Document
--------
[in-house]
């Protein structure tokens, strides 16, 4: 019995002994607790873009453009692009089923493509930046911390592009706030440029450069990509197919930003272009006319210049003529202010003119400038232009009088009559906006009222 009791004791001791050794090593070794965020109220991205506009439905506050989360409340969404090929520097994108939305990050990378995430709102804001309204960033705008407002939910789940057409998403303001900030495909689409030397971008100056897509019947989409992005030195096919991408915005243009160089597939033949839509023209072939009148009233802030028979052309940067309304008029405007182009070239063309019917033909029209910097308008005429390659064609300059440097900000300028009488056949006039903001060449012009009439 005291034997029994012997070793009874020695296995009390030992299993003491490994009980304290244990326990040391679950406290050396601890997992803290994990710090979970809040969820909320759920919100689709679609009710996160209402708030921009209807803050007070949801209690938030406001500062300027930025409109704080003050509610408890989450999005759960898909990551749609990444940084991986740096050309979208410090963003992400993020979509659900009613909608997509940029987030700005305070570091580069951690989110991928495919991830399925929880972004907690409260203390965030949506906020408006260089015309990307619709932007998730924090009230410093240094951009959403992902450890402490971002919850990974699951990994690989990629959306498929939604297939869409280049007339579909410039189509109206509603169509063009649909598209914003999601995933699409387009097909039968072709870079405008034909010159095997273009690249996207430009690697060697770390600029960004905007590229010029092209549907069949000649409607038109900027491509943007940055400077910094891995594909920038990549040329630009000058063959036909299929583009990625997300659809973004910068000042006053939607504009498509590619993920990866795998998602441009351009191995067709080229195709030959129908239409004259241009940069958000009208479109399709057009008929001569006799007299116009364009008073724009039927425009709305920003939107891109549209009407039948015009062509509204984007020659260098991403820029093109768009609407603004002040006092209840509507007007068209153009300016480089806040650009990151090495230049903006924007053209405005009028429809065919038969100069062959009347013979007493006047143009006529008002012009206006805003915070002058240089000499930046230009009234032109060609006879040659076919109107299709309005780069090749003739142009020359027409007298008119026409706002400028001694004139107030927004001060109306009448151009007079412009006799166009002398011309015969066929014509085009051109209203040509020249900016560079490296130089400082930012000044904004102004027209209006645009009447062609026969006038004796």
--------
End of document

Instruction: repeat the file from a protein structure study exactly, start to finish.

[in-house]
């Protein structure tokens, strides 16, 4: 019995002994607790873009453009692009089923493509930046911390592009706030440029450069990509197919930003272009006319210049003529202010003119400038232009009088009559906006009222 009791004791001791050794090593070794965020109220991205506009439905506050989360409340969404090929520097994108939305990050990378995430709102804001309204960033705008407002939910789940057409998403303001900030495909689409030397971008100056897509019947989409992005030195096919991408915005243009160089597939033949839509023209072939009148009233802030028979052309940067309304008029405007182009070239063309019917033909029209910097308008005429390659064609300059440097900000300028009488056949006039903001060449012009009439 005291034997029994012997070793009874020695296995009390030992299993003491490994009980304290244990326990040391679950406290050396601890997992803290994990710090979970809040969820909320759920919100689709679609009710996160209402708030921009209807803050007070949801209690938030406001500062300027930025409109704080003050509610408890989450999005759960898909990551749609990444940084991986740096050309979208410090963003992400993020979509659900009613909608997509940029987030700005305070570091580069951690989110991928495919991830399925929880972004907690409260203390965030949506906020408006260089015309990307619709932007998730924090009230410093240094951009959403992902450890402490971002919850990974699951990994690989990629959306498929939604297939869409280049007339579909410039189509109206509603169509063009649909598209914003999601995933699409387009097909039968072709870079405008034909010159095997273009690249996207430009690697060697770390600029960004905007590229010029092209549907069949000649409607038109900027491509943007940055400077910094891995594909920038990549040329630009000058063959036909299929583009990625997300659809973004910068000042006053939607504009498509590619993920990866795998998602441009351009191995067709080229195709030959129908239409004259241009940069958000009208479109399709057009008929001569006799007299116009364009008073724009039927425009709305920003939107891109549209009407039948015009062509509204984007020659260098991403820029093109768009609407603004002040006092209840509507007007068209153009300016480089806040650009990151090495230049903006924007053209405005009028429809065919038969100069062959009347013979007493006047143009006529008002012009206006805003915070002058240089000499930046230009009234032109060609006879040659076919109107299709309005780069090749003739142009020359027409007298008119026409706002400028001694004139107030927004001060109306009448151009007079412009006799166009002398011309015969066929014509085009051109209203040509020249900016560079490296130089400082930012000044904004102004027209209006645009009447062609026969006038004796």